On April 11, Shopify (SHOP 0.09%) announced it was splitting its stock 10-for-1 effective June 28. While stock splits are primarily cosmetic in the days of fractional share brokerages, it helps with options strategies and benefits those without access to fractional shares.
In the past, stock splits have sent stocks soaring -- take Tesla rising more than 80% in the days after it announced a stock split in 2020. Yet, for Shopify, in the week after its stock split announcement the stock was down around 6%. So what's different about Shopify's situation?
Why not split at the high?
Many companies such as Tesla have recently split their stock at or near its all-time high. Shopify is down more than 65% from its all-time high. Many investors are asking the same question: Why split now when Shopify could have split at more than $1,700 per share last November? The answer? To preserve and protect the voting power of CEO and founder Tobi Lütke.
As a shareholder, you can vote at company meetings on items like the board of directors, compensation studies, or stock splits. Unlike voting in a democracy, each person does not get one vote. Instead, each share held counts for one vote, with some classes of shares holding more than one vote. Therefore, the largest shareholders influence what is voted upon and the outcome. Company founders often own the most significant stake in the company, mainly because they have been employed for the longest time. Over time, their shares may get diluted, or the overall count may decrease due to selling shares to finance their personal life.
For Lütke, his voting power has slowly decreased.
|Percentage of Votes Controlled by Tobi Lütke|
With Lütke having less power, outsiders could take positions on the board and influence actions that he doesn't want. As a result, the Shopify board has approved a new class of shares dubbed the "founder share," which would have a variable amount of voting power per share to preserve his control. However, his voting power would be permanently set at 40%, limiting his overall grasp on the company. When the time comes for Lütke to step away from Shopify, this class of shares will be retired. While the board has approved this action, shareholders must confirm it at Shopify's annual meeting on June 7.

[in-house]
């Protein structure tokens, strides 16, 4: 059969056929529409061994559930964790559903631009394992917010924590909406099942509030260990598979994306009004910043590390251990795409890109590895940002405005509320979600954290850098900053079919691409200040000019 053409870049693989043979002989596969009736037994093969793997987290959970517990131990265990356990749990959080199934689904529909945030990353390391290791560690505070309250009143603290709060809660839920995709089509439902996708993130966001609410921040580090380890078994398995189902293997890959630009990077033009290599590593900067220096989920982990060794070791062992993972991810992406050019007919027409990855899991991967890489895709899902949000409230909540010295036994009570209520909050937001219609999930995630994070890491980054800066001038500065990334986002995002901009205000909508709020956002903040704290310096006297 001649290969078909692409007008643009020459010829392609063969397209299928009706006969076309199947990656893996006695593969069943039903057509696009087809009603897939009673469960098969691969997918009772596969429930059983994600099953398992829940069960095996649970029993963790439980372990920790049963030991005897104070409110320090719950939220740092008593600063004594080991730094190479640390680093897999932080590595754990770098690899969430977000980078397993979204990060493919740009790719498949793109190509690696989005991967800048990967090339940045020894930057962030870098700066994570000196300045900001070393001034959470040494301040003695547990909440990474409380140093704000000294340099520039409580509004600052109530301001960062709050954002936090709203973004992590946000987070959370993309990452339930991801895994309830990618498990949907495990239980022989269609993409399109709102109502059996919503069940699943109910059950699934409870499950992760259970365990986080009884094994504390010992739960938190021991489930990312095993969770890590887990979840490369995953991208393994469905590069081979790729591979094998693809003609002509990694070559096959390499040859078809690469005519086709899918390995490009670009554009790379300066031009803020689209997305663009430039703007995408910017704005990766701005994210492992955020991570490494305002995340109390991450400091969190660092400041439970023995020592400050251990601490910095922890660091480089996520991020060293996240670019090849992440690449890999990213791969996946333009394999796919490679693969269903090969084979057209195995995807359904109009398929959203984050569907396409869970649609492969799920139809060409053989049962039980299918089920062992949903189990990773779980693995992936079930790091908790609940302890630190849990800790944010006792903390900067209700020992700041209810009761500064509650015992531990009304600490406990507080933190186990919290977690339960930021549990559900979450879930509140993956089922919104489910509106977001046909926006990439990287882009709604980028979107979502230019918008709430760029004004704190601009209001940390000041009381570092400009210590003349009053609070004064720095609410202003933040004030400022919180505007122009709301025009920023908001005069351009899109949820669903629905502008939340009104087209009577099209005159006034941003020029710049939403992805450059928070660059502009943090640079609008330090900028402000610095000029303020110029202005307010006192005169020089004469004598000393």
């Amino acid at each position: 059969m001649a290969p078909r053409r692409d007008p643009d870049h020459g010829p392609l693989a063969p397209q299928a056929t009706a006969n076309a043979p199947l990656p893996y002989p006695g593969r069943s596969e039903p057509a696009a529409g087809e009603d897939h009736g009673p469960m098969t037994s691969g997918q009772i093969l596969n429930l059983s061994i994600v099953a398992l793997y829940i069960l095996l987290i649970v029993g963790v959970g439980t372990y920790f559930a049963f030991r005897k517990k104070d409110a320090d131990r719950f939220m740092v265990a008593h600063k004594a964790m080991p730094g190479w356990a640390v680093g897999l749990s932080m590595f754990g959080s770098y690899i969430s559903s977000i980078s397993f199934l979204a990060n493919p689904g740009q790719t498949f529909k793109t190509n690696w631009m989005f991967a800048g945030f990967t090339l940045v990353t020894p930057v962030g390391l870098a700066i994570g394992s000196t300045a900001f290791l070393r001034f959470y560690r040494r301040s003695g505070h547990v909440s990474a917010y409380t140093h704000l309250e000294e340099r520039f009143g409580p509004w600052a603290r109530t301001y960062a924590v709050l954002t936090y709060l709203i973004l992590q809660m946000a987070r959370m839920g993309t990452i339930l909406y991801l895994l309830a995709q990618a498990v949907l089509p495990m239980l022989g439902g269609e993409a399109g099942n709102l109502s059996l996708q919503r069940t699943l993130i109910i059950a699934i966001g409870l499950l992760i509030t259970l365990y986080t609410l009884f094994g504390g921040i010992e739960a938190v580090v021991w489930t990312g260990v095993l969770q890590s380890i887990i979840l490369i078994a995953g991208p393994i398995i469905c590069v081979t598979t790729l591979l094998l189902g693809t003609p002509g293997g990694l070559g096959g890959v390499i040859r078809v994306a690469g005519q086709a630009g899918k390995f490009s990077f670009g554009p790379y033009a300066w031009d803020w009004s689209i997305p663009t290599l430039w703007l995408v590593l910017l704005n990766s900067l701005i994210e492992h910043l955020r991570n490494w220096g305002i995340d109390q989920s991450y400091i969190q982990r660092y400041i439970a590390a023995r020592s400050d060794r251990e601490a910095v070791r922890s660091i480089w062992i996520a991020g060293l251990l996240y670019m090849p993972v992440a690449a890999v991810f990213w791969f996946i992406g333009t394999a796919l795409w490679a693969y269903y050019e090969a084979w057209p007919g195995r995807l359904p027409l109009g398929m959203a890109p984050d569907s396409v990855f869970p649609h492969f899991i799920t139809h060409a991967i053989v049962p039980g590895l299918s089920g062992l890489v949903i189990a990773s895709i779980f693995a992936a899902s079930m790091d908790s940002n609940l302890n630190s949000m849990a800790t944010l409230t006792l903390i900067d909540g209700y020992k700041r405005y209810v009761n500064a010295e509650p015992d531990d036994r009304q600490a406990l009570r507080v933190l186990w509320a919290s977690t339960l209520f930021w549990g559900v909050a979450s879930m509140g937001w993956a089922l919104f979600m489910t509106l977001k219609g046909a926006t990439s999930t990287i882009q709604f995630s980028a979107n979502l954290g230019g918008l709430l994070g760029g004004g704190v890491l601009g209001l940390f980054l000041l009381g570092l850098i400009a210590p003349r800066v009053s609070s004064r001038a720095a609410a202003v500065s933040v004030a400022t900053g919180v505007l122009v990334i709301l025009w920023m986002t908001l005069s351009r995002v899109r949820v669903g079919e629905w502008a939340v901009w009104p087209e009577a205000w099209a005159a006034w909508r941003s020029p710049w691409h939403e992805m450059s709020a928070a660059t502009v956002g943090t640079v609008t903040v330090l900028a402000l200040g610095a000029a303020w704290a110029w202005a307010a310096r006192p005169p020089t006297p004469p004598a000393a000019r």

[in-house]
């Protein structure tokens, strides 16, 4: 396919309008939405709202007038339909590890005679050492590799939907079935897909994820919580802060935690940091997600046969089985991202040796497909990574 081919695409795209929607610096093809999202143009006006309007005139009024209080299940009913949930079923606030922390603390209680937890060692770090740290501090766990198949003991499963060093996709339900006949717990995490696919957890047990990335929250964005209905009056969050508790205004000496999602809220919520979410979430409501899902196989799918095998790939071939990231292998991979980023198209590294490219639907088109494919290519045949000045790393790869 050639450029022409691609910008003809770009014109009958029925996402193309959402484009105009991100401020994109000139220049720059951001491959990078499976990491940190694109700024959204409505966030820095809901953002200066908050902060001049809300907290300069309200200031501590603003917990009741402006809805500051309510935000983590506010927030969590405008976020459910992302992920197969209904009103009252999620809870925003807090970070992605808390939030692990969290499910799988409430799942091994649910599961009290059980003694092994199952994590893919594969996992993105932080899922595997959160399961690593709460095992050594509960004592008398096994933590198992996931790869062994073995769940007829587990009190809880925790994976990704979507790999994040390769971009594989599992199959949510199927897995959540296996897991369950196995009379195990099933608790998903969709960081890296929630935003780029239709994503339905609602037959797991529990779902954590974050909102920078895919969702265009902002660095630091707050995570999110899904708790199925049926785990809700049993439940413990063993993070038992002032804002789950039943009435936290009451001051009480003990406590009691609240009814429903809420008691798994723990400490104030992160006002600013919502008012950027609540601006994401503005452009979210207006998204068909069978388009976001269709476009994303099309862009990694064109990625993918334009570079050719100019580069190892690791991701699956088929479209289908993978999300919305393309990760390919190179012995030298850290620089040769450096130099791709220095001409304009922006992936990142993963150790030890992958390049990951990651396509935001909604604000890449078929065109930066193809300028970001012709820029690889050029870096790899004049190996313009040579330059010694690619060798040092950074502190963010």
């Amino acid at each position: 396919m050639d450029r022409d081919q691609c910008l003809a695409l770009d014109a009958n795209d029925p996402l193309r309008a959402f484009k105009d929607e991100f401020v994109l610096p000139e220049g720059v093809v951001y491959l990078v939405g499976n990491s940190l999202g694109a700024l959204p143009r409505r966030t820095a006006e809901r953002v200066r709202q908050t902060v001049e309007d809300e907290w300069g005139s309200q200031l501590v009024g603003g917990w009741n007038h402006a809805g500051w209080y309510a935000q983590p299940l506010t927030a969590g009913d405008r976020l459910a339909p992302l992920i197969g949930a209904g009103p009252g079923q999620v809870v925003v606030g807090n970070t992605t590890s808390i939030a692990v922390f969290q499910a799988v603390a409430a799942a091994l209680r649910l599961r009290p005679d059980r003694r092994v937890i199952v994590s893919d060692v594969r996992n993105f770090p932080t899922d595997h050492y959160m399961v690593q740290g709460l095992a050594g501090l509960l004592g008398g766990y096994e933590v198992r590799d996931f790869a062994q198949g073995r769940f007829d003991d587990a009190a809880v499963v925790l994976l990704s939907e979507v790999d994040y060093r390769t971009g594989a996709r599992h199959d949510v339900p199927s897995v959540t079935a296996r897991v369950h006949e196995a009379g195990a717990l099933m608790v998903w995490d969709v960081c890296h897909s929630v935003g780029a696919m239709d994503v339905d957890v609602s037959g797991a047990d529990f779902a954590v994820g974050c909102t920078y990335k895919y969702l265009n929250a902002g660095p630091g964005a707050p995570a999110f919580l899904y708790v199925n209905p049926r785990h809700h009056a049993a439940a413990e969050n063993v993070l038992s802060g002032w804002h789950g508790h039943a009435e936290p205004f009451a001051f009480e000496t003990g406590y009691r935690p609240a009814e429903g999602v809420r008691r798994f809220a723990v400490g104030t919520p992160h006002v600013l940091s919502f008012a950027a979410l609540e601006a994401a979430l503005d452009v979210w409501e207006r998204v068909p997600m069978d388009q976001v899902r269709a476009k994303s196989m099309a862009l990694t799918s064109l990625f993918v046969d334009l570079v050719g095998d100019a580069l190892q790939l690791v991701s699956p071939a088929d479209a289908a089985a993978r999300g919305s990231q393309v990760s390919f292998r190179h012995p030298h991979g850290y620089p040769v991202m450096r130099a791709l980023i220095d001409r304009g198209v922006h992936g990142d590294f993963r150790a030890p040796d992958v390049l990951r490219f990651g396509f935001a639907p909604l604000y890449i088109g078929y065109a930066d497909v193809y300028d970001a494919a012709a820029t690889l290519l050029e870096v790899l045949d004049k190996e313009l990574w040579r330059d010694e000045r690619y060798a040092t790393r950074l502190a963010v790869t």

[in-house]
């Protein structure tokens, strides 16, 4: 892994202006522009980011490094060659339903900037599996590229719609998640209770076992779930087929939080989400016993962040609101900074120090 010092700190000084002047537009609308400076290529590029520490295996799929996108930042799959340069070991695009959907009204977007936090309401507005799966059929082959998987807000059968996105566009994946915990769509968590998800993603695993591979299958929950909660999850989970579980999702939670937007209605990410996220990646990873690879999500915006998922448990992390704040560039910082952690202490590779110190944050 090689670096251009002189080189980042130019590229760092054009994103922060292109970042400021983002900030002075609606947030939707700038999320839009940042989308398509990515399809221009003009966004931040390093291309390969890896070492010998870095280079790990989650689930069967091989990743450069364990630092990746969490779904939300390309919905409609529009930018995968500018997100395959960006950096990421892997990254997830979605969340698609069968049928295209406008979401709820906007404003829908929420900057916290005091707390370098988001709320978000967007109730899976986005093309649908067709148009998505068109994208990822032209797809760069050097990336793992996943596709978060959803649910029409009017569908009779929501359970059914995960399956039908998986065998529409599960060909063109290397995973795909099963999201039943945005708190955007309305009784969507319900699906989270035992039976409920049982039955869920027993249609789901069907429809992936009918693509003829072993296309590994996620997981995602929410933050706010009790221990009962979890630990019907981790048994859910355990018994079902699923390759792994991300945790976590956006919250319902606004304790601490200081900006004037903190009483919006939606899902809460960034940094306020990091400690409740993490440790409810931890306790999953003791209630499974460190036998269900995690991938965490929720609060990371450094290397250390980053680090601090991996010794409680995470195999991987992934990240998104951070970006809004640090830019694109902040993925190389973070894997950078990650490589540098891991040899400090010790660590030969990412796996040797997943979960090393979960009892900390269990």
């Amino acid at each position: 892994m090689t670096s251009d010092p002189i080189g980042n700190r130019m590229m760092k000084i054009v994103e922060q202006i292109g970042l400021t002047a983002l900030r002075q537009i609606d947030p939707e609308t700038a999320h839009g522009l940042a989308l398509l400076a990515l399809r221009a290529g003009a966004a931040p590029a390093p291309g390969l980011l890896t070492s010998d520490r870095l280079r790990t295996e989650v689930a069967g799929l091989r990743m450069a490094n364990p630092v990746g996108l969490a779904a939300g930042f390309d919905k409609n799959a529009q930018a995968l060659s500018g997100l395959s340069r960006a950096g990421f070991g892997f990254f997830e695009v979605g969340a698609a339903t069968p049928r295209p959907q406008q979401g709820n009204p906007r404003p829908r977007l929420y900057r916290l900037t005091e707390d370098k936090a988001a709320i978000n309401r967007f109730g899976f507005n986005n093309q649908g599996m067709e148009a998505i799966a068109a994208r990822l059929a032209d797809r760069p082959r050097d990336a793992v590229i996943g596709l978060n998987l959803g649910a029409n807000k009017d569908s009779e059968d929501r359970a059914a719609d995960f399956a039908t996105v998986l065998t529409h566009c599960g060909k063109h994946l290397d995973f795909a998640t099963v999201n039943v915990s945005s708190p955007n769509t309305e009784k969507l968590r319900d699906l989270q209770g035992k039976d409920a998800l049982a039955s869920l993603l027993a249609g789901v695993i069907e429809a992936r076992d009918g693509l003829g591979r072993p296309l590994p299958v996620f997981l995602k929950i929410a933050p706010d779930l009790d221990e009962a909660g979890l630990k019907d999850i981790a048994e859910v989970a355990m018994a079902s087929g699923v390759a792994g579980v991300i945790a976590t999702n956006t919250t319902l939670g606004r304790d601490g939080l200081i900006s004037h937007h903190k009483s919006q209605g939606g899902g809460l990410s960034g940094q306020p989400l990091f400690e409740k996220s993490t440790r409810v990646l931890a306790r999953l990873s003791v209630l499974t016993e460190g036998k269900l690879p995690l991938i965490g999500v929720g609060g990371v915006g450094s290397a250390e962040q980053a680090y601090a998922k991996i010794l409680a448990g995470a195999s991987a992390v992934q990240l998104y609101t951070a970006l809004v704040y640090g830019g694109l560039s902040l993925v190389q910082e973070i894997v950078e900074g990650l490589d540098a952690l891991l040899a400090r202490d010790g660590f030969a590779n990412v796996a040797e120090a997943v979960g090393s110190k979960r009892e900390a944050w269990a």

Although Lütke is excluded from the vote, with unanimous board approval and Klister Credit Corporation (the second-largest shareholder) agreeing, this motion is practically guaranteed to go through, as Klister holds more than 15% of Shopify's voting power.
Is a more powerful Lütke a bad thing?
Having someone permanently control 40% of Shopify's voting power could be considered a single-point failure risk. What Lütke says goes, barring any illegal activities. But this may not be a bad thing, as Lütke has successfully led the company since its founding in 2006 to become an e-commerce giant. As of October 2021, Shopify's merchants made up 10.3% of U.S. retail e-commerce, trailing only Amazon at 41%.
Shopify has become the go-to platform for anyone looking to establish an e-commerce presence. Starting at just $29 per month, its tools allow entrepreneurs to process credit card payments and display products on a professional-looking website. Customers can unlock more capabilities like cheaper shipping rates or business reports through higher pricing tiers as their company expands. Shopify also offers capabilities needed to compete with more prominent e-commerce platforms, like two-day shipping through the Shopify Fulfillment Network.
This was all developed by Lütke and his team at Shopify; changing who has voting power may not be in the best interest of the business or shareholders.
Is Shopify a buy?
More people shopped online during the pandemic, making Shopify an obvious benefactor. Now that the pandemic hype has worn off, the stock has been battered and trades below its pre-pandemic price-to-sales ratio range.
At a sub-normal valuation, investors don't need to worry about overpaying for the stock.
From a business standpoint, annual revenue grew 57% year over year to $4.6 billion in 2021. Gross merchandise volume was $175.4 billion, up 47% year over year. While management did not give clear guidance, it did say revenue growth will be slower than 2021's 57% clip. However, it noted that growth will still be rapid and much faster than e-commerce's growth as an industry.
With ambitious plans for long-term improvements like the Shopify Fulfillment Network buildout or its 6 River Systems robotics company, Shopify isn't planning on staying complacent in the e-commerce space. Having a young 41-year-old Lütke at the helm, Shopify doesn't appear to be in danger of losing its leader, either.
I think Shopify is an excellent buy at this price. Lütke's voting power doesn't bother me, as it isn't too much greater than historical levels. There is still plenty of growth left in the e-commerce space, and Shopify is primed to capture a significant portion of it.